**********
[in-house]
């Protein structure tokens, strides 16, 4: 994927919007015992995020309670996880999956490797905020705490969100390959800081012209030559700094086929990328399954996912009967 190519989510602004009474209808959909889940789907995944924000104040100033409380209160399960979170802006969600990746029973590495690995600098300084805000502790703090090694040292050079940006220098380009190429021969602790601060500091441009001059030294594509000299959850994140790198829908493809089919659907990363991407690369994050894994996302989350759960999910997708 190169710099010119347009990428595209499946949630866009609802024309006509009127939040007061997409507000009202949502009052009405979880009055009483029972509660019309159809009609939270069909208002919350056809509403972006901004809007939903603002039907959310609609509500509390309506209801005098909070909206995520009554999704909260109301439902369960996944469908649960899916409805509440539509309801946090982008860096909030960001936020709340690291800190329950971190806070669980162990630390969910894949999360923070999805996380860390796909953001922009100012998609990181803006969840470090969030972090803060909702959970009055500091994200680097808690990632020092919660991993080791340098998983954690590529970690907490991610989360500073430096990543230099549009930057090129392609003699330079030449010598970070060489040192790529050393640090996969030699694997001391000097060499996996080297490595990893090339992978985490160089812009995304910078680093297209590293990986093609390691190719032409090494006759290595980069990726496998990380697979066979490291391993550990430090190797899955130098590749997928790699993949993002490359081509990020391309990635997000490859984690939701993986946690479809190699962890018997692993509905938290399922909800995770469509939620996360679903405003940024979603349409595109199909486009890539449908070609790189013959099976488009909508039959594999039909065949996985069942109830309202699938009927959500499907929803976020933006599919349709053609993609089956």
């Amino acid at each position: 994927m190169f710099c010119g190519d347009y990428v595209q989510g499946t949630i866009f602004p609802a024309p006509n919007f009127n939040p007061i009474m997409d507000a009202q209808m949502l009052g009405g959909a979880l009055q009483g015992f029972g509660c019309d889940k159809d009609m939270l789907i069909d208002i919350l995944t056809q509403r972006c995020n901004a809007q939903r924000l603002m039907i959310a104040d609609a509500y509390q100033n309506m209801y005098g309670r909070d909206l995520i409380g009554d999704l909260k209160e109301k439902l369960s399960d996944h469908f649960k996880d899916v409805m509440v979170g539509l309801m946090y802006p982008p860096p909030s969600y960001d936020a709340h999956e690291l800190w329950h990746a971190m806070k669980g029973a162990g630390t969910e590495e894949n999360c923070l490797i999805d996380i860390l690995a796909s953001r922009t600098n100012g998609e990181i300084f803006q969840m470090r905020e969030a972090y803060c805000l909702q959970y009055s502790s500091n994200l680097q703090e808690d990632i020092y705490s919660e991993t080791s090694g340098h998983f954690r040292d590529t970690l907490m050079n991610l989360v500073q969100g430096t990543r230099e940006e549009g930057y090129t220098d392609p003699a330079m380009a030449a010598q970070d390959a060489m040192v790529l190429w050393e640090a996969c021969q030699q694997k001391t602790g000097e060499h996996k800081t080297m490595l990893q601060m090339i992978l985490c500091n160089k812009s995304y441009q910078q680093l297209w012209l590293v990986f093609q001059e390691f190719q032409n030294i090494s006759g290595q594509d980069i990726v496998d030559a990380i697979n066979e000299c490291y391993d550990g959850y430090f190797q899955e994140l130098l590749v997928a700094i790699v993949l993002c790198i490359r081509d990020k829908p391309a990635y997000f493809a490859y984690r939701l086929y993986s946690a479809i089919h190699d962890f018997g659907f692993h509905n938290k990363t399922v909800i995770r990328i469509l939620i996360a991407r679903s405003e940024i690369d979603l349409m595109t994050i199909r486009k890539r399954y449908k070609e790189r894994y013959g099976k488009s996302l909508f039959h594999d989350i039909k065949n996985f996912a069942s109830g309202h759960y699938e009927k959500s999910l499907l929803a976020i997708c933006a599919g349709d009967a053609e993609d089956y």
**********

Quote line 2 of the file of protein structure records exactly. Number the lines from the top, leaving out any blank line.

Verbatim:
């Protein structure tokens, strides 16, 4: 994927919007015992995020309670996880999956490797905020705490969100390959800081012209030559700094086929990328399954996912009967 190519989510602004009474209808959909889940789907995944924000104040100033409380209160399960979170802006969600990746029973590495690995600098300084805000502790703090090694040292050079940006220098380009190429021969602790601060500091441009001059030294594509000299959850994140790198829908493809089919659907990363991407690369994050894994996302989350759960999910997708 190169710099010119347009990428595209499946949630866009609802024309006509009127939040007061997409507000009202949502009052009405979880009055009483029972509660019309159809009609939270069909208002919350056809509403972006901004809007939903603002039907959310609609509500509390309506209801005098909070909206995520009554999704909260109301439902369960996944469908649960899916409805509440539509309801946090982008860096909030960001936020709340690291800190329950971190806070669980162990630390969910894949999360923070999805996380860390796909953001922009100012998609990181803006969840470090969030972090803060909702959970009055500091994200680097808690990632020092919660991993080791340098998983954690590529970690907490991610989360500073430096990543230099549009930057090129392609003699330079030449010598970070060489040192790529050393640090996969030699694997001391000097060499996996080297490595990893090339992978985490160089812009995304910078680093297209590293990986093609390691190719032409090494006759290595980069990726496998990380697979066979490291391993550990430090190797899955130098590749997928790699993949993002490359081509990020391309990635997000490859984690939701993986946690479809190699962890018997692993509905938290399922909800995770469509939620996360679903405003940024979603349409595109199909486009890539449908070609790189013959099976488009909508039959594999039909065949996985069942109830309202699938009927959500499907929803976020933006599919349709053609993609089956």